I think that may have been Dick Conant:

We have built a new home:

Take an online walk-through JP’s home here.

….now, after a lot of bloed, sweet en trane, we will take Sweet Melissa the Airstream on the road again – to the loud music of The Allman Brothers!

Sweet Melissa

See, learning from you, I have now almost written my first blog!

Cheers brother. Keep in touch…..even better…come visit and take the Melissa the “karavaan” on a road trip.

J-P

~~~oo0oo~~~

Kayak the Ocoee

Atlanta Lincoln2
– Herve, me, Chris and Jurie with our 1984 Lincoln Town Car –
Atlanta Lincoln1
– me, Herve, Dave, Jurie and Steve and the Lincoln with roofrack – which the rental lady said no-one would do –

We hired a Lincoln Continental Town Car in Atlanta and put roofracks on. Dave Jones, dentist and US paddling legend and coach, put us up for the night before we headed North. Chris Greeff, SA kayaking legend & trip organiser; Herve de Rauville, kayaking legend; Jurie the SABC cameraman, Steve Fourie, a friend of Chris’. And me.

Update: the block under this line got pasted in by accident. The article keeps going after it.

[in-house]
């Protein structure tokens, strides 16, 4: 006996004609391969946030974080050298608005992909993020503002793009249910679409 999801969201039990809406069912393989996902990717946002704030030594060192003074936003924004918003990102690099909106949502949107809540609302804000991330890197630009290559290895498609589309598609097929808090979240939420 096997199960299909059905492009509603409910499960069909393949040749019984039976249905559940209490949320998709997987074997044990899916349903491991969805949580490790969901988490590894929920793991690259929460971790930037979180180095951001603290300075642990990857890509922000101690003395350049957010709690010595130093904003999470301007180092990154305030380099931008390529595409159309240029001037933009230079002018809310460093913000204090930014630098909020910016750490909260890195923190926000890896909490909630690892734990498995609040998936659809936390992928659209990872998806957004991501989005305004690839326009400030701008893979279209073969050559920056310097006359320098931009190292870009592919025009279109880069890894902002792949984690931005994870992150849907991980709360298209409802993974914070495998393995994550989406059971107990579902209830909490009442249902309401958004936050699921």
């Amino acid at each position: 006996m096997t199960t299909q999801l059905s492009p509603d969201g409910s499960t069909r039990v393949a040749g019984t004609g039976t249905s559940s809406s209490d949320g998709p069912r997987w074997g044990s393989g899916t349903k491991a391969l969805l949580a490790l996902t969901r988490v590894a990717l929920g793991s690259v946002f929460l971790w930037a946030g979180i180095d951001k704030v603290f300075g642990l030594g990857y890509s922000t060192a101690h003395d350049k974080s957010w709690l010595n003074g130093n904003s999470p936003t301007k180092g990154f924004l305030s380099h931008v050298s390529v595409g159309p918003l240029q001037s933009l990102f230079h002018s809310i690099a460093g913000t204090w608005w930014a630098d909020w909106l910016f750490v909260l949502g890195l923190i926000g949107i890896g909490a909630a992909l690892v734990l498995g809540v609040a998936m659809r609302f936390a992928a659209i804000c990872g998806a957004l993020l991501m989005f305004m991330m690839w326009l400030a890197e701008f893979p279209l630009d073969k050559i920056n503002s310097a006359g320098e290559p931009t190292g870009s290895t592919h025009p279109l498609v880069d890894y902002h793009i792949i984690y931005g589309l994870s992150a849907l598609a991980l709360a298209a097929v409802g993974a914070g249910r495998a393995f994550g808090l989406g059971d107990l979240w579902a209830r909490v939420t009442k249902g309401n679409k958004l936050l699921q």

And off we went to the Ocoee River in Tennessee. Which was completely empty. Not low. Empty.

Then they turned on the tap at twelve noon and we could paddle. The full flow of the Ocoee gets diverted to generate power! How criminal is that!! That it even flows occasionally is only thanks to hard lobbying by paddlers and environmentalists. From around 1913 to 1977 the river was mostly bone dry – all the water diverted to generate power. Now sections of it flow again at certain times.

259

I’m in orange.

Here’s a description of the short stretch of river we paddled:

The Middle Ocoee
The Middle Ocoee is the portion of whitewater, on this stretch of water, paddlers and rafting enthusiasts, have been paddling for decades. Beginning at Rogers Branch and just over 5 miles long, this class 3-4 section of whitewater is an adrenaline junkies dream, crammed with waves and holes.

Entrance rapid gives you whitewater from the get-go. As soon as you launch onto the middle Ocoee you are in a class 4 rapid, paddling through waves and dropping ledges. It’s a fun and exciting way to begin your trip.